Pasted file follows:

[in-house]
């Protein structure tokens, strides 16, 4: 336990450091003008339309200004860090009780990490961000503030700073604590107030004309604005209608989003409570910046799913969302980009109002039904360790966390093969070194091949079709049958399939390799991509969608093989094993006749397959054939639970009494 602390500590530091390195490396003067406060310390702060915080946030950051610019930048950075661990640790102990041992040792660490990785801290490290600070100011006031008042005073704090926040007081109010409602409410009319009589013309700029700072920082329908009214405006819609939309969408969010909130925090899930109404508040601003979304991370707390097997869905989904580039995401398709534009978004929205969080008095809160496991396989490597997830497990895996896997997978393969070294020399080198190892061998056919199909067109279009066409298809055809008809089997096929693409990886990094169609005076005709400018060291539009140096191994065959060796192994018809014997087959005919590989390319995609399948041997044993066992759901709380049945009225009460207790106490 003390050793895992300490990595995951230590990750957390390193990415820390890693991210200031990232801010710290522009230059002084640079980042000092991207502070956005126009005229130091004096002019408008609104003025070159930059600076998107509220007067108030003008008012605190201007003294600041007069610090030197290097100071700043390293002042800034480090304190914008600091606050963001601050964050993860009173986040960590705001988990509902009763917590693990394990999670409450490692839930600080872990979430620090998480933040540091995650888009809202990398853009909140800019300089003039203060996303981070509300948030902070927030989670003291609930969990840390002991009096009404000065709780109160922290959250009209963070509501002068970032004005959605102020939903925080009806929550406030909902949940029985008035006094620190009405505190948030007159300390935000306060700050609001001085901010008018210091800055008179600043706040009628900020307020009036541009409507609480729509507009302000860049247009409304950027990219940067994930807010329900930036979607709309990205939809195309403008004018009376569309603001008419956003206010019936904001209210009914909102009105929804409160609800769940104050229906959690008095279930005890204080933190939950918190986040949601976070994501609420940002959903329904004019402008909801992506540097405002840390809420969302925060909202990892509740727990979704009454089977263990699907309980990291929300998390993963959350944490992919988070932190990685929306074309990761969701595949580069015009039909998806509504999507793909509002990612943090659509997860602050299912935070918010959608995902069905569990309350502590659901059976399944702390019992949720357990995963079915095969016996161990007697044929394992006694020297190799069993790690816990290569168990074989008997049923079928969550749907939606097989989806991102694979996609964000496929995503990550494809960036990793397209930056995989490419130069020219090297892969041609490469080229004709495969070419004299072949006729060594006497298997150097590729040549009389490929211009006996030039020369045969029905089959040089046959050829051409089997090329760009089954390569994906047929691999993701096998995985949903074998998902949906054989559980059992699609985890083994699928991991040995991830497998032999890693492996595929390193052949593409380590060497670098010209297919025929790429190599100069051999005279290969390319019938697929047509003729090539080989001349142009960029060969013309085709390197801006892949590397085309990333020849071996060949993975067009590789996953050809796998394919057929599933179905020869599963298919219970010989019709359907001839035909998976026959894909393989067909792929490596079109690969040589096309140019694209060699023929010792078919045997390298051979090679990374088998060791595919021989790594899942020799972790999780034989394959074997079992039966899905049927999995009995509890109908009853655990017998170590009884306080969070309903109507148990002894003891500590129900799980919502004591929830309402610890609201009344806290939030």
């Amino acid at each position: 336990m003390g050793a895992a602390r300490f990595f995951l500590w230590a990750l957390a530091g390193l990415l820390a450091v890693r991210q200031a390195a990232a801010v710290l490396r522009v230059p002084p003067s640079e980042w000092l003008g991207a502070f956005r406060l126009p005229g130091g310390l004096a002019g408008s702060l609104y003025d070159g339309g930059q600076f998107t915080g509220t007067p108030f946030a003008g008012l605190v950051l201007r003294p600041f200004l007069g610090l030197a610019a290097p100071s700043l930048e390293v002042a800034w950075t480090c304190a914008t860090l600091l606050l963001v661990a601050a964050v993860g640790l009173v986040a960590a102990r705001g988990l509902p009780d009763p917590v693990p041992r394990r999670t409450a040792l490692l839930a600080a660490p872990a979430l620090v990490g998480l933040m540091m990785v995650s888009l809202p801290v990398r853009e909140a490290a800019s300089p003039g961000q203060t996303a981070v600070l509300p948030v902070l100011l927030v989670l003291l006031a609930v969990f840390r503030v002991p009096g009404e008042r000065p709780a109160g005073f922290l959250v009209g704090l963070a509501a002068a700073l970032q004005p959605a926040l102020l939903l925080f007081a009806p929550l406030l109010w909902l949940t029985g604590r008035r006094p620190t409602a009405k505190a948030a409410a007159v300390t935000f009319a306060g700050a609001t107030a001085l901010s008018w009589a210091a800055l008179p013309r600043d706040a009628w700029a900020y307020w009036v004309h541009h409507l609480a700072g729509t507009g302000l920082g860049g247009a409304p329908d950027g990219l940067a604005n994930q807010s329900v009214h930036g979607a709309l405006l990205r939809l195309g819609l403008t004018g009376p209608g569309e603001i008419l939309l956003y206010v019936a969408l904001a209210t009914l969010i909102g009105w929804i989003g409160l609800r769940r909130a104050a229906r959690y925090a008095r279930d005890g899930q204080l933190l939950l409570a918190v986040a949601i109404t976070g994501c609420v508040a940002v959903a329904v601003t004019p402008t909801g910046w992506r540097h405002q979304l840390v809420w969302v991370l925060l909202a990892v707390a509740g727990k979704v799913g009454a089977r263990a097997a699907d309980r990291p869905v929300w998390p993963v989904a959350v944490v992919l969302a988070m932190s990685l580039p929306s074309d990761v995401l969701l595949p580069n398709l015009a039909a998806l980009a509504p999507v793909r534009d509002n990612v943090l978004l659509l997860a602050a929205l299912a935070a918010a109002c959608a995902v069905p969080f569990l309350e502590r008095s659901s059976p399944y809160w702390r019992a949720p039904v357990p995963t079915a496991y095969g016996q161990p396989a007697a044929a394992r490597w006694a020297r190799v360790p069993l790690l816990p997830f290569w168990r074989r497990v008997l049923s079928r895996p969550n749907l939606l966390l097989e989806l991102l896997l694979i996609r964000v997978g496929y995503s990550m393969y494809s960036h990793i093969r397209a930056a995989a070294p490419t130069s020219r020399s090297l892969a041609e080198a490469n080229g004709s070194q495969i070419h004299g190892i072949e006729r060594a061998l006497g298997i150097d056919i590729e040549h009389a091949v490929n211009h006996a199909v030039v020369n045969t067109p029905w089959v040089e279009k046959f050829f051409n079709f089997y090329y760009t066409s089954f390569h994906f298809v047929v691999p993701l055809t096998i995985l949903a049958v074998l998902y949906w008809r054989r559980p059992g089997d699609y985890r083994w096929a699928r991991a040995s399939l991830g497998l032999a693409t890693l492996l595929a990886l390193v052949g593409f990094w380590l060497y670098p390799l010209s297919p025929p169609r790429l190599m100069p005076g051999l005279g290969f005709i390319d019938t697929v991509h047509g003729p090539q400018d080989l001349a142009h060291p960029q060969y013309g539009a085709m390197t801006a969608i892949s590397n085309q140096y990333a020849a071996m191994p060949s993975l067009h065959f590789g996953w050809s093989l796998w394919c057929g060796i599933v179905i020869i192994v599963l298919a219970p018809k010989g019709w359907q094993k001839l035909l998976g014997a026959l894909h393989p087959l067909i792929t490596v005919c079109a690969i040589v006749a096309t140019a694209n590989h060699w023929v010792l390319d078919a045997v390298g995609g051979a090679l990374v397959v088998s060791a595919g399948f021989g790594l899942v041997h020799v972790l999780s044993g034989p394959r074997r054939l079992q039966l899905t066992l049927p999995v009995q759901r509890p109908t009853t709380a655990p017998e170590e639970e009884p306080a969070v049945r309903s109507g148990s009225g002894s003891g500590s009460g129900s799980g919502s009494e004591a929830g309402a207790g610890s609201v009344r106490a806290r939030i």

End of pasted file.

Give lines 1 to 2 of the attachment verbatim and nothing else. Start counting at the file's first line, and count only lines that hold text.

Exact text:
[in-house]
């Protein structure tokens, strides 16, 4: 336990450091003008339309200004860090009780990490961000503030700073604590107030004309604005209608989003409570910046799913969302980009109002039904360790966390093969070194091949079709049958399939390799991509969608093989094993006749397959054939639970009494 602390500590530091390195490396003067406060310390702060915080946030950051610019930048950075661990640790102990041992040792660490990785801290490290600070100011006031008042005073704090926040007081109010409602409410009319009589013309700029700072920082329908009214405006819609939309969408969010909130925090899930109404508040601003979304991370707390097997869905989904580039995401398709534009978004929205969080008095809160496991396989490597997830497990895996896997997978393969070294020399080198190892061998056919199909067109279009066409298809055809008809089997096929693409990886990094169609005076005709400018060291539009140096191994065959060796192994018809014997087959005919590989390319995609399948041997044993066992759901709380049945009225009460207790106490 003390050793895992300490990595995951230590990750957390390193990415820390890693991210200031990232801010710290522009230059002084640079980042000092991207502070956005126009005229130091004096002019408008609104003025070159930059600076998107509220007067108030003008008012605190201007003294600041007069610090030197290097100071700043390293002042800034480090304190914008600091606050963001601050964050993860009173986040960590705001988990509902009763917590693990394990999670409450490692839930600080872990979430620090998480933040540091995650888009809202990398853009909140800019300089003039203060996303981070509300948030902070927030989670003291609930969990840390002991009096009404000065709780109160922290959250009209963070509501002068970032004005959605102020939903925080009806929550406030909902949940029985008035006094620190009405505190948030007159300390935000306060700050609001001085901010008018210091800055008179600043706040009628900020307020009036541009409507609480729509507009302000860049247009409304950027990219940067994930807010329900930036979607709309990205939809195309403008004018009376569309603001008419956003206010019936904001209210009914909102009105929804409160609800769940104050229906959690008095279930005890204080933190939950918190986040949601976070994501609420940002959903329904004019402008909801992506540097405002840390809420969302925060909202990892509740727990979704009454089977263990699907309980990291929300998390993963959350944490992919988070932190990685929306074309990761969701595949580069015009039909998806509504999507793909509002990612943090659509997860602050299912935070918010959608995902069905569990309350502590659901059976399944702390019992949720357990995963079915095969016996161990007697044929394992006694020297190799069993790690816990290569168990074989008997049923079928969550749907939606097989989806991102694979996609964000496929995503990550494809960036990793397209930056995989490419130069020219090297892969041609490469080229004709495969070419004299072949006729060594006497298997150097590729040549009389490929211009006996030039020369045969029905089959040089046959050829051409089997090329760009089954390569994906047929691999993701096998995985949903074998998902949906054989559980059992699609985890083994699928991991040995991830497998032999890693492996595929390193052949593409380590060497670098010209297919025929790429190599100069051999005279290969390319019938697929047509003729090539080989001349142009960029060969013309085709390197801006892949590397085309990333020849071996060949993975067009590789996953050809796998394919057929599933179905020869599963298919219970010989019709359907001839035909998976026959894909393989067909792929490596079109690969040589096309140019694209060699023929010792078919045997390298051979090679990374088998060791595919021989790594899942020799972790999780034989394959074997079992039966899905049927999995009995509890109908009853655990017998170590009884306080969070309903109507148990002894003891500590129900799980919502004591929830309402610890609201009344806290939030």